It's impossible to count how many times literature has died. In the last century alone, it's been killed by radio, television, comic books, video games and, most recently, the Internet. Literature is like Mr. Ratchett from the book (or movie, if you prefer) "Murder on the Orient Express" — one corpse and a whole lot of murderers.
At least that's the impression you'd get from reading the hand-wringing think pieces that appear each year eulogizing not just the publishing industry but the fate of art as we know it.
In his fifth novel, "Raw: A Love Story," Los Angeles author Mark Haskell Smith takes a look at one of literature's would-be killers and two book-loving true believers who refuse to let it go without a fight.
Sepp Gregory, the shallow star of reality television series such as "Love Express" and "Sex Crib," is preparing to embark on a book tour for his novel "Totally Reality," a barely fictionalized memoir. The book becomes a huge hit, which irks Curtis Berman, who ghostwrote it, and Harriet Post, a literary blogger and purist who resents Sepp's intrusion onto her turf.
Harriet meets Curtis after trying to crash one of Gregory's bookstore events. Things don't end well, and soon she and Sepp are on the lam together, each reconsidering everything he or she thought about literature and each other.
The plot is, to put it mildly, gleefully absurd, and in the hands of a less experienced writer, the novel could have turned into an exercise in stereotyping and score-settling. But Smith manages to keep a (somewhat) straight face throughout, which turns what could have been just an amusing book into an incisive, caustic and hilarious one.
It helps that Smith resisted the urge to make his characters likable — they're all equally obnoxious in their own ways, though none is quite a lost cause. Sepp is about as smarmy as one would expect from a reality TV celebrity, and he thinks mostly with his genitals. But he also reluctantly displays glimpses of humanity, as when he muses about the advantages of reality TV: "It was all about getting in touch with your feelings. When you finally saw it on TV, the editors had somehow made sense of it. … Like you know who you are and all your emotions and feelings and thoughts actually add up to something. It's not like that in real life."
Then there's Harriet, who's a snob but a noble one. She idolizes an NPR book critic who "didn't just review books or interview authors, he 'engaged with the text' and had the ability to 'limn psychological truth' from the most impenetrable subtext." She's also a novelist, but her first book (published by "the University of Central South Dakota Press") sold only a handful of copies. She's more known for her Internet presence as a frequent essayist for literary websites like the Rumpus and the Millions.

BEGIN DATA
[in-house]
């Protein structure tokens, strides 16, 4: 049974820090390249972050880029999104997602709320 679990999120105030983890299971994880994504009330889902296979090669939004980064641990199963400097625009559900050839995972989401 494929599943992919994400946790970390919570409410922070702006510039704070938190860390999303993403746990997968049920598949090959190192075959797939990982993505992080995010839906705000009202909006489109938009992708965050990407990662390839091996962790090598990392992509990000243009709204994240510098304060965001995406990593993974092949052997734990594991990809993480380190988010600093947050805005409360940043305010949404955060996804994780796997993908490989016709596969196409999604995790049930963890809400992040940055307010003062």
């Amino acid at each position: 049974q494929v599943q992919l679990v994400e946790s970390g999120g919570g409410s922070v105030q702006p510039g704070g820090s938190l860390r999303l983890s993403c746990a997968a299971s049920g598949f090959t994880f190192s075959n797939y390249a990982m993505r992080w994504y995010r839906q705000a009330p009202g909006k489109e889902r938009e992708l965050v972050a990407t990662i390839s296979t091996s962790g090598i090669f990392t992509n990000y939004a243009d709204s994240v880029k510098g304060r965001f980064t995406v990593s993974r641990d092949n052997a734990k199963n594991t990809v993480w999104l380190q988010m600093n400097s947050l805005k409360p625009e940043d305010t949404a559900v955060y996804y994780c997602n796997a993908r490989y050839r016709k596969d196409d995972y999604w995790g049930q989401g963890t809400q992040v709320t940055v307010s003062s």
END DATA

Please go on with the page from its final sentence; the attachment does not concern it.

Sepp and Harriet are easy targets, and Smith does have a great time mocking them, but he never goes for the kill. It's modern American literary culture that he fixes his sights on, and as uncomfortable as it is for those of us who make a living on it, his observations are more often than not dead-on.
"Wasn't the Internet just an echo chamber?" Harriet thinks. "Weren't the literary blogs just a loop of self-aggrandizement? Writers writing about writing and writers so that someone would notice and give them a book deal to write for other writers."
It's a cynical view of the literary scene, to be sure, but it's not totally inaccurate — and it's a bit of a miracle that Smith is able to mock it without seeming angry or entitled. He's able to pull it off because his prose is so hard-boiled and self-assured — he comes across as the slightly more well-adjusted offspring of Hunter S. Thompson and James Ellroy. It's odd to say this about a book so existentially pessimistic, but it's one of the most generous literary satires to come around in quite a while.
There's no doubt that "Raw" is going to spark discussion in the literary blogosphere, however, and it's probably not going to be pretty. Money and fame have always been fraught issues in both publishing and criticism, and battle lines get drawn between big-publishing apologists and champions of the small and literary daily. Smith, to his credit, comes down decisively on neither side — he's conflicted and ambivalent with what seems like both admiration and frustration at both groups.
It's a bitter pill of a book, to be sure, but it's also a hilarious and — occasionally — an unexpectedly sweet illustration of why we write and read in the first place. Literature doesn't need to be saved; it just needs to save us from ourselves.
Schaub is a book critic whose work has appeared in many of the same places as Harriet Post's.
A Love Story
Mark Haskell Smith
Black Cat/Grove: 352 pp., $15 paper
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